As WaL has covered over the last 6 months, the world, and particularly NATO member states, are continuing to set records for modern military spending. Levels among the three largest spenders are continuing to climb, while Central and Western Europe are reaching spending levels seen during the Cold War.
Now, Denmark becomes the latest European nation to decide that a massive new budget is needed for security reasons. The nation hopes under the light of the war in Ukraine to fulfill long-neglected NATO requirements for 2% of her GDP to be spent on soldiers, weapons, and vehicles.
On Tuesday the Scandinavian nation announced it would be tripling its defense budget while also announcing an additional $2.6 billion in military aid to Ukraine.
“The government wants to significantly strengthen Danish defense and security with approximately 143 billion kroner ($20.5 billion) over the next 10 years,” acting Defence Minister Troels Lund Poulsen said in a statement.
The government plans to find the cash for the project in part by the abolition of a public holiday that has already passed, despite protests from many Danes.
“The goal remains to keep the Arctic and the North Atlantic as a low-tension area. We will, of course, protect Denmark and fulfill our obligation to take joint responsibility for security in the Baltics and the Baltic Sea,” Lund Poulsen added.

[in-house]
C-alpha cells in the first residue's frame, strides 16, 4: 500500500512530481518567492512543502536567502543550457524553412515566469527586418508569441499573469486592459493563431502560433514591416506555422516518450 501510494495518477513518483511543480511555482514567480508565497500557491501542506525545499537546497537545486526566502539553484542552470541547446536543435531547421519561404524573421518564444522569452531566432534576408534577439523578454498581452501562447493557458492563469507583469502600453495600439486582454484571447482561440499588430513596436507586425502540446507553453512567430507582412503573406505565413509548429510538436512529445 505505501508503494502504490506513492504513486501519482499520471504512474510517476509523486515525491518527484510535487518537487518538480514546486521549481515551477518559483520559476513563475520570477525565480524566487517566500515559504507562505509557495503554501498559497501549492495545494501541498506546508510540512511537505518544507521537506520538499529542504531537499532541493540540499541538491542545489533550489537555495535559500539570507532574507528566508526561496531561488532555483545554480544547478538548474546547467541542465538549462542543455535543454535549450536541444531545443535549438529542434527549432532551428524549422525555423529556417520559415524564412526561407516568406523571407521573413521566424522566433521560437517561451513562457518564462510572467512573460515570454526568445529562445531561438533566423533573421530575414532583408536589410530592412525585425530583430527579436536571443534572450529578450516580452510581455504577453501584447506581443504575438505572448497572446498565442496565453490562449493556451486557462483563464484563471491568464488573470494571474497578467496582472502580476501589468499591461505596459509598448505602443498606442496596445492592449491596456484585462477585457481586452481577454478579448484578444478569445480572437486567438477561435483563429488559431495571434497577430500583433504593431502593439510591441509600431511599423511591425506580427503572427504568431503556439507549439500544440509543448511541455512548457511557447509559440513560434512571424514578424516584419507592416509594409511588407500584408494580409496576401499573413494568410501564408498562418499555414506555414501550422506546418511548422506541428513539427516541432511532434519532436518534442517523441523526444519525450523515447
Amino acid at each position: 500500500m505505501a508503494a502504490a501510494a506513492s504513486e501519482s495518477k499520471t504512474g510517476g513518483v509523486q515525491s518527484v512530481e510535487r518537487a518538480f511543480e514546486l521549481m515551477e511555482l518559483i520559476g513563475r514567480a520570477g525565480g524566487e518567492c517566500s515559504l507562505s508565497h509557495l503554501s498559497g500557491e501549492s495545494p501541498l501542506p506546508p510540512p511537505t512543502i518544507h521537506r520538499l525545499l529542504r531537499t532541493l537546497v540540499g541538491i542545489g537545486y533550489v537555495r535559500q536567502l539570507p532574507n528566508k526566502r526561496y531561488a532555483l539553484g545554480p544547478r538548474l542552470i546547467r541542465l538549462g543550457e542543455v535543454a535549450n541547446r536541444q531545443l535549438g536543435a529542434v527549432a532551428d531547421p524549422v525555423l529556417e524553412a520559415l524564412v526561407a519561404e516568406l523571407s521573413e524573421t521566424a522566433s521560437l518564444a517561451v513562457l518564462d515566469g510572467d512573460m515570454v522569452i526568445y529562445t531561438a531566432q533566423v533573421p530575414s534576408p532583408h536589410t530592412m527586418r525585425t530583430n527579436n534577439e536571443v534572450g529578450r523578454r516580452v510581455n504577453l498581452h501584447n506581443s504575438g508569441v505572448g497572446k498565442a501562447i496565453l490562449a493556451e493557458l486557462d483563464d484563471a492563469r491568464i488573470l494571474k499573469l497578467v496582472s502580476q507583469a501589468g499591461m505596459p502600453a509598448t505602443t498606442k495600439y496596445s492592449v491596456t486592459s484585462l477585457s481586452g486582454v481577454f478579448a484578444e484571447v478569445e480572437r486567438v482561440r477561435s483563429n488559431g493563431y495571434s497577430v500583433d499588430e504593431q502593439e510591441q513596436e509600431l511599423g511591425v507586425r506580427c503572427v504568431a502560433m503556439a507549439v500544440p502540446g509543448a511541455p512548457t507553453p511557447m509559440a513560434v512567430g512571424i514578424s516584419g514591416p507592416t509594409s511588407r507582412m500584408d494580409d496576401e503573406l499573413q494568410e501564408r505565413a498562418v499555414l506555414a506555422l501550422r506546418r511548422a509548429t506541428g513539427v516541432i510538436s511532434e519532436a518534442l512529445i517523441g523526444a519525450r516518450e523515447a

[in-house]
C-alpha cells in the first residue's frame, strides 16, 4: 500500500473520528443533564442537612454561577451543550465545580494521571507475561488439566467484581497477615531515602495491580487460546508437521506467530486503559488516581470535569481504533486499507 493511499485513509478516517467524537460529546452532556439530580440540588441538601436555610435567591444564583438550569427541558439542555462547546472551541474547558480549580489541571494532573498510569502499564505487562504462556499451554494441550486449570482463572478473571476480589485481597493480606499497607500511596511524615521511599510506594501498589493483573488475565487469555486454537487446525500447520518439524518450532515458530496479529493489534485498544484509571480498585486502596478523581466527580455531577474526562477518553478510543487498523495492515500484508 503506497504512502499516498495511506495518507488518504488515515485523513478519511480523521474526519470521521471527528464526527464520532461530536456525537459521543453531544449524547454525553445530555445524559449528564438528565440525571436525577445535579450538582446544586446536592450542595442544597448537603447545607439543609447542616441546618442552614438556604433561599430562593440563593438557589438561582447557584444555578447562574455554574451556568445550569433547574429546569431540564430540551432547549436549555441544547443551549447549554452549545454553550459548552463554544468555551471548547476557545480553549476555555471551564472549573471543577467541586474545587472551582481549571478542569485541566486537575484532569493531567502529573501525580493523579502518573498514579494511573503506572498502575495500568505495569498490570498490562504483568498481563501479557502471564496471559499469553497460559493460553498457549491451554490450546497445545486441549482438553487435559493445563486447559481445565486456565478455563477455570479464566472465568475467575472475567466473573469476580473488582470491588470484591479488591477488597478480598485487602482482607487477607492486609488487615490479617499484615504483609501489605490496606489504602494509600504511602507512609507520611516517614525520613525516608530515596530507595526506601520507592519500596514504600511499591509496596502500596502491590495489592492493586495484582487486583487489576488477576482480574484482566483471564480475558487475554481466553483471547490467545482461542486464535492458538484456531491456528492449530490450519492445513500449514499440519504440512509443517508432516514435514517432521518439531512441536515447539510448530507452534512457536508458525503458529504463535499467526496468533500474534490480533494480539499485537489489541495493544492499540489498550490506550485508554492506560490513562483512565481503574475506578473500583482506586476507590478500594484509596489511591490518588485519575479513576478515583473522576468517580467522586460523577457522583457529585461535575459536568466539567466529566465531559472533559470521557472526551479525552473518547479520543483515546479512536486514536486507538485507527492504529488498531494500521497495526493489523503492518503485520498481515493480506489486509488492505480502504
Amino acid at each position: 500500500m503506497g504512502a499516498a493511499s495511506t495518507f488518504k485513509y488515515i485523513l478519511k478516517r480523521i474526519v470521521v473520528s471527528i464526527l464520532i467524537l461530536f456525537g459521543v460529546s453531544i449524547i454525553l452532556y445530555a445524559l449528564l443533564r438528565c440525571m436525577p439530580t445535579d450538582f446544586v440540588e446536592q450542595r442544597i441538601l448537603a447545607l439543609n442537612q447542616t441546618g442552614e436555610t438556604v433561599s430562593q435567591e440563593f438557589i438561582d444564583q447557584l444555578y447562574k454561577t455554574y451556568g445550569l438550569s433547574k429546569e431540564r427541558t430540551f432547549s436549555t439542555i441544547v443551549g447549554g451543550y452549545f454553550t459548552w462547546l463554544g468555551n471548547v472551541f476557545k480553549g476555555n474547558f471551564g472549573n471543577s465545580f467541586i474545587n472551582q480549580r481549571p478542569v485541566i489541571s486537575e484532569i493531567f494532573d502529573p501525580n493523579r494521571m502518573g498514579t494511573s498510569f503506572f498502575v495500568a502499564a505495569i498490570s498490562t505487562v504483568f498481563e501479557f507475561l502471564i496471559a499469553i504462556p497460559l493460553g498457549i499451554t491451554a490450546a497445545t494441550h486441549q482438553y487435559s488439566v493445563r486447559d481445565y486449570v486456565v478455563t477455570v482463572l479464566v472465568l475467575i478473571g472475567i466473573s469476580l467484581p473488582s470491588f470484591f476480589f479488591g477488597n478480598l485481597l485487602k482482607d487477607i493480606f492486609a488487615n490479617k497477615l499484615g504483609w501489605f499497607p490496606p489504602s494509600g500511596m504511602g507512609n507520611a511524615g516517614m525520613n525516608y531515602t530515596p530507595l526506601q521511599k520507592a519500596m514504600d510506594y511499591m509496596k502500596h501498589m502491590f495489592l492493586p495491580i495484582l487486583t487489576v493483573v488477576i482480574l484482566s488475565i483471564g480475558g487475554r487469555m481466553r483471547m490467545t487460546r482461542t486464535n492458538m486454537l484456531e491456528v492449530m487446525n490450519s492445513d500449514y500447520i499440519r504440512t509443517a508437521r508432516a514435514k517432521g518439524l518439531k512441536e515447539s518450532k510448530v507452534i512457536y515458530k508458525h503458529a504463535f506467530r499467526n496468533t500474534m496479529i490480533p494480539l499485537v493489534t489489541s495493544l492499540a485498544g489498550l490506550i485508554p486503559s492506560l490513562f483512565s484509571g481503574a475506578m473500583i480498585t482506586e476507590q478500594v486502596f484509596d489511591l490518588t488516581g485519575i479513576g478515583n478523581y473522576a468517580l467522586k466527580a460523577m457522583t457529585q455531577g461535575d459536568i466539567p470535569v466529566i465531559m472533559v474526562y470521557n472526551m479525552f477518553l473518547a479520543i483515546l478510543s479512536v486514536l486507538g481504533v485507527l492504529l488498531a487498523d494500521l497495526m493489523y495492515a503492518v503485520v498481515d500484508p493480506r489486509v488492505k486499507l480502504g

“At the same time, Denmark must continue to support Ukraine significantly… And we must continue to be active and be able to send contributions to the rest of the world”.
Along with Denmark, NATO members France, Lithuania, Finland, and Poland have all announced large military budget increases. Polish defense minister Mariusz Błaszczak said in January his country intended to add a new army division in order to raise the uniformed soldiery of the country to 300,000 in a bid to become a “true land superpower in Europe,” and that it would be equipped with “unprecedented” purchases of military firepower for NATO allies and partners like South Korea.
France, which is intending to shell out tens of billions on the modernization of her nuclear arsenal, plans to see the budget for the years between 2024 and 2030 rise to €413 billion, ($447 billion) up from €295 billion ($320 billion) during the period of 2019-2025.
Japan too recently announced a 23% increase in the military budget, particularly for missile and missile defense capabilities, while new NATO-member Finland announced a 70% one-time increase in military spending. WAL
PICTURED ABOVE: Troels Lund Poulsen, then-Minister for Employment of Denmark, speaking at the WEF in 2019. PC: World Economic Forum. CC 2.0.